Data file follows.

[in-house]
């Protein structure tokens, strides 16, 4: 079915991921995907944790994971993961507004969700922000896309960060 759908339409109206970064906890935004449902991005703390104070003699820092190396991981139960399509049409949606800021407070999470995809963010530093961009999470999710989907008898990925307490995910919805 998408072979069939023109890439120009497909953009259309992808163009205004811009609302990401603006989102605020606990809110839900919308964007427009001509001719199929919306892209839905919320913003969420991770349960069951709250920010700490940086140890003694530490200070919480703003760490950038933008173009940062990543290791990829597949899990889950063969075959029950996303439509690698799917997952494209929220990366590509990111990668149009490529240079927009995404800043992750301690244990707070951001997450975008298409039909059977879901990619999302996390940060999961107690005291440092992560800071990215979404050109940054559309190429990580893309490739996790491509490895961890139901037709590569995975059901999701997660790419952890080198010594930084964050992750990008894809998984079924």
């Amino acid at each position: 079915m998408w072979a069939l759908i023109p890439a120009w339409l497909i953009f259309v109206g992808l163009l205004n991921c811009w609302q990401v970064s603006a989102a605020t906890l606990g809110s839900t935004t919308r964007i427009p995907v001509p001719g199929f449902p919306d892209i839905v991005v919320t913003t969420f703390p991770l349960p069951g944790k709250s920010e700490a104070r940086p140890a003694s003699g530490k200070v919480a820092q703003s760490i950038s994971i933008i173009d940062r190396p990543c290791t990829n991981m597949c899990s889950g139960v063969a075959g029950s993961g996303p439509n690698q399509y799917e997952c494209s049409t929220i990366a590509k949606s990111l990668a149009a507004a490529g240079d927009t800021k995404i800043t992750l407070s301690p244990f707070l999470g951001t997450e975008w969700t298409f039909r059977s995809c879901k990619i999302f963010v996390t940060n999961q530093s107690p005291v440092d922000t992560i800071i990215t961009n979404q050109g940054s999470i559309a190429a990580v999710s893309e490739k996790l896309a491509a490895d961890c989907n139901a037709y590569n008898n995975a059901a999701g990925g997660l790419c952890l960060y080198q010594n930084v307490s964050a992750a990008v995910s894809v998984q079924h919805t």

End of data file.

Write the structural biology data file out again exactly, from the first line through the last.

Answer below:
[in-house]
């Protein structure tokens, strides 16, 4: 079915991921995907944790994971993961507004969700922000896309960060 759908339409109206970064906890935004449902991005703390104070003699820092190396991981139960399509049409949606800021407070999470995809963010530093961009999470999710989907008898990925307490995910919805 998408072979069939023109890439120009497909953009259309992808163009205004811009609302990401603006989102605020606990809110839900919308964007427009001509001719199929919306892209839905919320913003969420991770349960069951709250920010700490940086140890003694530490200070919480703003760490950038933008173009940062990543290791990829597949899990889950063969075959029950996303439509690698799917997952494209929220990366590509990111990668149009490529240079927009995404800043992750301690244990707070951001997450975008298409039909059977879901990619999302996390940060999961107690005291440092992560800071990215979404050109940054559309190429990580893309490739996790491509490895961890139901037709590569995975059901999701997660790419952890080198010594930084964050992750990008894809998984079924």
């Amino acid at each position: 079915m998408w072979a069939l759908i023109p890439a120009w339409l497909i953009f259309v109206g992808l163009l205004n991921c811009w609302q990401v970064s603006a989102a605020t906890l606990g809110s839900t935004t919308r964007i427009p995907v001509p001719g199929f449902p919306d892209i839905v991005v919320t913003t969420f703390p991770l349960p069951g944790k709250s920010e700490a104070r940086p140890a003694s003699g530490k200070v919480a820092q703003s760490i950038s994971i933008i173009d940062r190396p990543c290791t990829n991981m597949c899990s889950g139960v063969a075959g029950s993961g996303p439509n690698q399509y799917e997952c494209s049409t929220i990366a590509k949606s990111l990668a149009a507004a490529g240079d927009t800021k995404i800043t992750l407070s301690p244990f707070l999470g951001t997450e975008w969700t298409f039909r059977s995809c879901k990619i999302f963010v996390t940060n999961q530093s107690p005291v440092d922000t992560i800071i990215t961009n979404q050109g940054s999470i559309a190429a990580v999710s893309e490739k996790l896309a491509a490895d961890c989907n139901a037709y590569n008898n995975a059901a999701g990925g997660l790419c952890l960060y080198q010594n930084v307490s964050a992750a990008v995910s894809v998984q079924h919805t």